Hello! I’m slowly but surely catching up on my collab reviews of Doctor Who… today I’m reviewing with my friend Micha! I kind of selected them specifically for this two-parter because they’re a huge fan of Osgood, UNIT, Kate Lethbridge-Stewart, et cetera.
Also, for my series nine reviews I’ve been trying to find people who complement me – Micha knows wayyyyy more about Classic Who than I could ever hope to know. It makes sense to balance a focus on New Who with a focus on Classic Who, right?
P.S. You can find previous collaborative reviews of Doctor Who‘s ninth series here.
Micha is a first year student at New York University studying biology and chemistry, although they have an affinity for all things scientific – and science fictional. They have been known to get very enthusiastic about the intersection of the two, which may be one reason family and friends sometimes describe them as “an aspiring mad scientist.” And while loving features of all eras of show, they often find themself in the position of having to explain why Paul McGann is their favorite Doctor – a response that, given his hour and a half of televised screentime, sometimes elicits very honest inquiries of “Doctor WHO?” They blog at Curiousology.
Warning: Spoilers ahead, sweetie!
Engie: So, you love UNIT a lot – what did you think of them in this episode? Did they live up to your expectations?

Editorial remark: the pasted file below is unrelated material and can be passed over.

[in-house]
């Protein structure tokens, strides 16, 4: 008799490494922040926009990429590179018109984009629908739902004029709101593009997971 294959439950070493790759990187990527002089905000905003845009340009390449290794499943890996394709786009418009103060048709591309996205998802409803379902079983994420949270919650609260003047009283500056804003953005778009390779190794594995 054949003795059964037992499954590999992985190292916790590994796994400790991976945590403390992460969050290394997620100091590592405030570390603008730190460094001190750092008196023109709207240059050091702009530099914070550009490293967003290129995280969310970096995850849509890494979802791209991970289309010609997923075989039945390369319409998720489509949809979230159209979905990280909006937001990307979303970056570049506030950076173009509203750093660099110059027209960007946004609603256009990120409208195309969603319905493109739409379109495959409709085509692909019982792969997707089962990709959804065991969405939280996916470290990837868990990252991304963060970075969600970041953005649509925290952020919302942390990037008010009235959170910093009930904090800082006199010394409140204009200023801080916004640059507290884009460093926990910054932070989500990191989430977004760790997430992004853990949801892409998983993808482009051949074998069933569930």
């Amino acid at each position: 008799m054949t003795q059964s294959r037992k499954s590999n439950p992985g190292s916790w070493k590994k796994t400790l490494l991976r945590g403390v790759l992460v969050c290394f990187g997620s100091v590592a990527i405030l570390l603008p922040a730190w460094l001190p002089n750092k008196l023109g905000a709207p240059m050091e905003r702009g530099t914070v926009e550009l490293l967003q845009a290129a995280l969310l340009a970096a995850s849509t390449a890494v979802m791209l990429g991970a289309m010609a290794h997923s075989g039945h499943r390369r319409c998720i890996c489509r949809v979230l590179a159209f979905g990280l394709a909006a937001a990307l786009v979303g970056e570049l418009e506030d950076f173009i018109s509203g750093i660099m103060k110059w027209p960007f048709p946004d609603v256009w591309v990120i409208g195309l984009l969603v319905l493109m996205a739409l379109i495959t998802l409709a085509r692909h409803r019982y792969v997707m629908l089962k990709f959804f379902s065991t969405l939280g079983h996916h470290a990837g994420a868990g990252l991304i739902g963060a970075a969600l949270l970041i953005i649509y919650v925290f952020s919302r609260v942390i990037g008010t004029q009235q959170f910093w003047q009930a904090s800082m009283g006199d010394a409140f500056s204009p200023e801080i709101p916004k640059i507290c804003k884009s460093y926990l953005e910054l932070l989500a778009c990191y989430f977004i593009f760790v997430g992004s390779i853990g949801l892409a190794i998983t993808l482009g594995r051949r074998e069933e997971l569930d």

Micha: Well, I’m always excited to see them onscreen again, and Kate in particular seemed to be in her element – following in the Brigadier’s footsteps, that is, and being both competent and exasperated at the same time. The “someone with a TARDIS” line, about the Zygon-killing serum or whatever it was that they had confiscated, sounded quite a lot like the sort of line that runs in the family.
Micha: The other bit that I got excited about in that scene was that I’m pretty sure they were referencing another Classic Who UNIT employee as the inventor – the Navy mention sounds an awful lot like it was intended to be Harry Sullivan. (Who was prominently featured in the Fourth Doctor episode “Terror of the Zygons,” so… thematic connection?)
Engie: I definitely liked Kate much more in this episode. She seemed a bit… uh, incompetent in the series opener? Which was disappointing. She seemed to need Clara to do everything for her and prompt her to find the Doctor, and it just seemed really out of character for her. But she was back to being normal Kate in this episode, and that made me happy.
Micha: Yeah, I suppose their intent in the season opener might have been to make her appear a bit shaken by Missy showing up? But if Kate’s anything like her dad, that would actually make less sense – the Brigadier is fondly remembered by a lot of fans for having once punched the Master in the face. I’ll admit I was mostly just excited about her having a surprise appearance in that episode, so I hadn’t thought over the specifics as much, but I think you’re right, she was definitely a bit different from her usual self.
Engie: WAIT WHAT. OH MY GOD. That’s amazing. See, that’s why I’m so glad I asked you to review this particular two-parter with me, because I didn’t know that bit about the Brig and the Master. Now I want Kate to come back at least one more time in series nine so she can punch Missy in the face.
Micha: Speaking of season opener characters – I was excited to see that Jaq showed up again in this one! I loved her and her “pardon my sci-fi” line in “The Magician’s Apprentice”, so seeing her onscreen and in action again was nice as well.
Engie: JAQ IS THE BEST. I think I probably said this already in my review of “The Magician’s Apprentice,” but Jaq is basically my mom as a Doctor Who character. Which is glorious. YAY SCIENCE NERDS.